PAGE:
Me and Ellie, cuddling up.

Me and Ellie, cuddling up.

I am sitting on my sofa on this brutally hot afternoon.  The curtains are drawn against the sun, and the fans are circulating the cool air from my bedroom AC unit.  It is quiet in the house, except for the lulling white noise of the big floor fan and the humming of the AC.

My big dog, Tucker, is asleep on the floor, his warm head resting on my right foot. My laptop is perched on my knees.

Baby Ellie is asleep on my chest.  I feel each of her heartbeats against my own heart. I feel her silky hair on my chin. I smell her sweet baby smell and kiss the long, graceful fingers of her left hand, which she has placed against my waiting lips.

Every few minutes, Ellie stirs just a bit, making a tiny squeak, or stretching out her arms. I can tell when she pouches her cheeks and blows out air, because I feel the gentle movement against me.

Ellie’s Momma is asleep in the other room, using this time to recharge.  She needs to be ready for all those middle of the night feedings and changings.

She trusts me with her Ellie.

I hold my granddaughter closer. I scoop my palm under the sweet roundness of her diapered bottom, hitching her a bit higher against me. I rest my cheek on her head.

The fans hum, the dog yawns, and Ellie’s heart beats strong and steady against mine.

My world at this moment is absolute perfection.

Baby Therapy


There is nothing on earth quite as therapeutic as rocking a little baby.  The silky cheek resting against yours, the sweet powdery baby smell of his skin, the impossibly delicate brush of his fingers on your neck.

Life goes flying by us, zooming beyond the speed of light or sound or love or thought.  We hold a tiny one in our arms, closing our eyes to breathe in the tenderness, and before we can even release that breath, the baby is a woman, tall and strong and smart. Married and ready to hold a baby of her own.  We cuddle a toddler close to our chest, one hand on his sturdy little back, another feeling his velvety curls.  We rock and we dream and when we open our eyes, he is a man, independent and solid and standing on his own two capable feet.

We’re left off balance, blinking in surprise.  Didn’t I just fall in love with that little one?  Wasn’t it only a day ago that I first held her, kissed her, tucked the softest blanket around her?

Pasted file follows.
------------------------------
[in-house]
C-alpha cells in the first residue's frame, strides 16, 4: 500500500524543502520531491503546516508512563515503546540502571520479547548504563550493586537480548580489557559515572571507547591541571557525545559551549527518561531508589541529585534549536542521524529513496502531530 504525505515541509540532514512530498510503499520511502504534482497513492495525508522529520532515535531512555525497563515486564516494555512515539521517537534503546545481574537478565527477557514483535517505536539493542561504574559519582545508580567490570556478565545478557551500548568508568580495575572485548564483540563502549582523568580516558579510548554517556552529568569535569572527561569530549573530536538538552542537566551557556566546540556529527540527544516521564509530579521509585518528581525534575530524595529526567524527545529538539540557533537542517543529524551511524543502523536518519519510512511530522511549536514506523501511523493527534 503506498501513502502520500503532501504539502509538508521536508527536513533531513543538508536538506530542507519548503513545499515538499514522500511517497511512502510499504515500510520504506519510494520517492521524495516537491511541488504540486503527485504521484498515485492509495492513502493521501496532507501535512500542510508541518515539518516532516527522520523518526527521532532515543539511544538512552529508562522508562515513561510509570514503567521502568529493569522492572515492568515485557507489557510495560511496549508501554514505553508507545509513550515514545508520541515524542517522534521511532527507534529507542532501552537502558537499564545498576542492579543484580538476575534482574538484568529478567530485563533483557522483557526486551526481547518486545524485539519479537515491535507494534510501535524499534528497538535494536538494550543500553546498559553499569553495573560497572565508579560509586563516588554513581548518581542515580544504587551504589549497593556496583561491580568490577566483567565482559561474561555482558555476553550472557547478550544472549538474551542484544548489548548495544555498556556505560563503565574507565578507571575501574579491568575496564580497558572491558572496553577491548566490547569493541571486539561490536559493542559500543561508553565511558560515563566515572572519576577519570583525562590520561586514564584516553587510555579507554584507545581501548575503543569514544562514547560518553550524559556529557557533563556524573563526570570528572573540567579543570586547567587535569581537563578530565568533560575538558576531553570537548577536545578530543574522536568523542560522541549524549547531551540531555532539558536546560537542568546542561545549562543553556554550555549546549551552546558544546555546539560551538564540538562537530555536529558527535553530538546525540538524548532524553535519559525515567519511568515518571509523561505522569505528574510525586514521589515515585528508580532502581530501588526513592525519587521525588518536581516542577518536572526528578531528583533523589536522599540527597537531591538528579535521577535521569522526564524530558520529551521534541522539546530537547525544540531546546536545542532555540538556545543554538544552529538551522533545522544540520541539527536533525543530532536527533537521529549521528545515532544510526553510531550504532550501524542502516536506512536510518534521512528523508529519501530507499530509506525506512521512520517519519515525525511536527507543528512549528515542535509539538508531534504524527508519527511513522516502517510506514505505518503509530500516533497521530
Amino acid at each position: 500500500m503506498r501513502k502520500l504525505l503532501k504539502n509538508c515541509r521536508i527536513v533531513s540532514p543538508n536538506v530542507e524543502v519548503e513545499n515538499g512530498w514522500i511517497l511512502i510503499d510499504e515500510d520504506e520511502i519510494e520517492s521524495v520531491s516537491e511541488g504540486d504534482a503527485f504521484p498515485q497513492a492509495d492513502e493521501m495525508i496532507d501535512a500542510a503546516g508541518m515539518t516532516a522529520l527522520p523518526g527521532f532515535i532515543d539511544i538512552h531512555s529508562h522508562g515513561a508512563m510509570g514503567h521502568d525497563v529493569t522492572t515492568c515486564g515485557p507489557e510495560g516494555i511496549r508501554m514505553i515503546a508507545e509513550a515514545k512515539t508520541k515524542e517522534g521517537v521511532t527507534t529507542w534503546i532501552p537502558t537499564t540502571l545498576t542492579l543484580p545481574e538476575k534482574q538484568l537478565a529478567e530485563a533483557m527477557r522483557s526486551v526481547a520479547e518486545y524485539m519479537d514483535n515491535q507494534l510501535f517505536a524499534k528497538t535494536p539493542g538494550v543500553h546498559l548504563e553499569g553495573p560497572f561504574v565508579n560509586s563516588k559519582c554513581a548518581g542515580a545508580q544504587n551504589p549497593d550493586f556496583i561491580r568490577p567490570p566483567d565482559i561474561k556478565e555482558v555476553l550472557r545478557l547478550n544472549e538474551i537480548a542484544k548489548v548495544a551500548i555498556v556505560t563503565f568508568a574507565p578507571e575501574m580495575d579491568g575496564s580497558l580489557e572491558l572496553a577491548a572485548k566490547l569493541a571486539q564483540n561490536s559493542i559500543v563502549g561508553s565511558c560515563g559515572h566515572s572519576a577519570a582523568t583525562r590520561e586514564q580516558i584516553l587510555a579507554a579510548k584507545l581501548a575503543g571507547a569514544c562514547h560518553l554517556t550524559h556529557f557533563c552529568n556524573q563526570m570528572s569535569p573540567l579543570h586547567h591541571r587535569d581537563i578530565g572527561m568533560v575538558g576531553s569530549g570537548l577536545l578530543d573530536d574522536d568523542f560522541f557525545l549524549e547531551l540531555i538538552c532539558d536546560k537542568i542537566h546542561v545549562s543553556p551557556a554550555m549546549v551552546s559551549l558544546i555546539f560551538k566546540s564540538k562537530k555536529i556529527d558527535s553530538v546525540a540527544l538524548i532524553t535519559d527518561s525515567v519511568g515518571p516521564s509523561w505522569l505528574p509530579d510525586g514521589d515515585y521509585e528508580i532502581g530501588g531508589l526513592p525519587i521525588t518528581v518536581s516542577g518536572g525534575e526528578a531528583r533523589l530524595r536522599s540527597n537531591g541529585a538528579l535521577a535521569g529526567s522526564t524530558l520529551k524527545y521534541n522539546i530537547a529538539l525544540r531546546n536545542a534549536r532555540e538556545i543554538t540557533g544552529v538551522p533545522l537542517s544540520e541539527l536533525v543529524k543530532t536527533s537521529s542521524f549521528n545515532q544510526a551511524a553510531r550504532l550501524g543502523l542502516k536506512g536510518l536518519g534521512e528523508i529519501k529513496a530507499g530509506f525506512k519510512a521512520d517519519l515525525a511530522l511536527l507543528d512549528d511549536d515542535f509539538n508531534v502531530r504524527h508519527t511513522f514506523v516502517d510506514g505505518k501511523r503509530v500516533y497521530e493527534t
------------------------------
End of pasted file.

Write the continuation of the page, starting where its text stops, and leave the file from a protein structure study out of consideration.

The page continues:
As my children have grown, I have begun to wonder if I’ve lost my place in the world of babies.  If perhaps I have lost that special loving touch that once made me the only comfort for those I loved so much.  I started to feel that I’d been passed by, and that it was simply no longer my turn to rest my cheek on the head of a sleeping baby.

I remember a day, almost eleven years ago.  A young colleague of mine brought her new baby boy to a meeting at school. I took him from her arms, and settled into a rocking chair in the meeting room. As the baby relaxed and turned his head to rest against my shoulder, I felt all of the tensions and worries of the day drain away from me. My arms still knew how to cradle him, how to rest one hand under his bottom and one behind his warm head.  I rocked and I hummed, and the little baby boy settled into the comfort of my touch.  I felt renewed. I closed my eyes, and breathed in his sweet baby smell, and I felt his tiny fingers reaching out to me.

But time has passed swiftly once again.  Now that beautiful baby is a tall handsome fifth grader with a mischievous grin and the brightest blue eyes.  He is in my class this year, and I am getting to know him as a student.  That sweet baby memory is something that I have to keep as my secret, so that I can be his teacher.

Its been a long time now since I have held and rocked a baby.  Oh, every now and then I get a few minutes with a grand niece or nephew, or with the baby of a colleague or the grandchild of a friend.  But I have been feeling myself getting rusty once again, wondering if I would still know how to comfort and soothe, how to snuggle and hug, how to hold a baby in my aging loving arms.

Today my friends came to visit, brining their beautiful three month old son.  He fit right into my arms, and my hands and wrists knew what to do. My back knew how to curve around him, and my cheek was drawn to his hard, smooth head as if by magic.  My body remembered the rhythm of baby rocking, back and forth, from right to left, from foot to foot in a gentle, intuitive dance.

I closed my eyes, and breathed in his sweet baby smell. I felt his tiny gentle fingertips, so lightly brushing my skin.

There is nothing on earth, no pill, no drug, no wine so potent as the therapeutic effect of rocking a little baby.59